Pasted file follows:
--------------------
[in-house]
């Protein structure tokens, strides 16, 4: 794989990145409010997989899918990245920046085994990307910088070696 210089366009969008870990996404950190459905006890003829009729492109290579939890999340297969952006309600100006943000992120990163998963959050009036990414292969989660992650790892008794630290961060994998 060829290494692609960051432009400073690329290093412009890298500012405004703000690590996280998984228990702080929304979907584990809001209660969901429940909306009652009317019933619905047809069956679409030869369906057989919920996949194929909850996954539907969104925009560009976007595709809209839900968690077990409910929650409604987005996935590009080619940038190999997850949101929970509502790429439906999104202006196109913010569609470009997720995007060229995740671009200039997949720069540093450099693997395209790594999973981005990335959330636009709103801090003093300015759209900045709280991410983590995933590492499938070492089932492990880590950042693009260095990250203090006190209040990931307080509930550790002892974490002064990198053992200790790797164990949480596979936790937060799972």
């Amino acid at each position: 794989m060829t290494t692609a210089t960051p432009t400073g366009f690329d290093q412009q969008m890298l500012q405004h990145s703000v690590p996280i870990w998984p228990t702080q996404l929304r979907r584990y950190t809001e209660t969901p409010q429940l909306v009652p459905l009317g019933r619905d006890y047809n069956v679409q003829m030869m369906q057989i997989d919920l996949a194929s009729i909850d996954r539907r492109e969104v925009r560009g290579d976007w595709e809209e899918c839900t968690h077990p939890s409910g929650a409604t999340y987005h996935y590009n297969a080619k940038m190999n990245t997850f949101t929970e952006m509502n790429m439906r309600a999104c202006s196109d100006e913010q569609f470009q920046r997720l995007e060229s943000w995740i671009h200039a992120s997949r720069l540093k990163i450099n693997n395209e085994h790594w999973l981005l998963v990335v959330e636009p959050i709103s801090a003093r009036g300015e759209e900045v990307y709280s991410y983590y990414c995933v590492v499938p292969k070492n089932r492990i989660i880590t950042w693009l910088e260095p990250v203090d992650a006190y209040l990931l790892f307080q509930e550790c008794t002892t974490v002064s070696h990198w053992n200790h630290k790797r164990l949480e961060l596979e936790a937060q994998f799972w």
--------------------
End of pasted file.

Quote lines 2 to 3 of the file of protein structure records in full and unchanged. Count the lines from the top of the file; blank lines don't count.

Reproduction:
């Protein structure tokens, strides 16, 4: 794989990145409010997989899918990245920046085994990307910088070696 210089366009969008870990996404950190459905006890003829009729492109290579939890999340297969952006309600100006943000992120990163998963959050009036990414292969989660992650790892008794630290961060994998 060829290494692609960051432009400073690329290093412009890298500012405004703000690590996280998984228990702080929304979907584990809001209660969901429940909306009652009317019933619905047809069956679409030869369906057989919920996949194929909850996954539907969104925009560009976007595709809209839900968690077990409910929650409604987005996935590009080619940038190999997850949101929970509502790429439906999104202006196109913010569609470009997720995007060229995740671009200039997949720069540093450099693997395209790594999973981005990335959330636009709103801090003093300015759209900045709280991410983590995933590492499938070492089932492990880590950042693009260095990250203090006190209040990931307080509930550790002892974490002064990198053992200790790797164990949480596979936790937060799972």
């Amino acid at each position: 794989m060829t290494t692609a210089t960051p432009t400073g366009f690329d290093q412009q969008m890298l500012q405004h990145s703000v690590p996280i870990w998984p228990t702080q996404l929304r979907r584990y950190t809001e209660t969901p409010q429940l909306v009652p459905l009317g019933r619905d006890y047809n069956v679409q003829m030869m369906q057989i997989d919920l996949a194929s009729i909850d996954r539907r492109e969104v925009r560009g290579d976007w595709e809209e899918c839900t968690h077990p939890s409910g929650a409604t999340y987005h996935y590009n297969a080619k940038m190999n990245t997850f949101t929970e952006m509502n790429m439906r309600a999104c202006s196109d100006e913010q569609f470009q920046r997720l995007e060229s943000w995740i671009h200039a992120s997949r720069l540093k990163i450099n693997n395209e085994h790594w999973l981005l998963v990335v959330e636009p959050i709103s801090a003093r009036g300015e759209e900045v990307y709280s991410y983590y990414c995933v590492v499938p292969k070492n089932r492990i989660i880590t950042w693009l910088e260095p990250v203090d992650a006190y209040l990931l790892f307080q509930e550790c008794t002892t974490v002064s070696h990198w053992n200790h630290k790797r164990l949480e961060l596979e936790a937060q994998f799972w």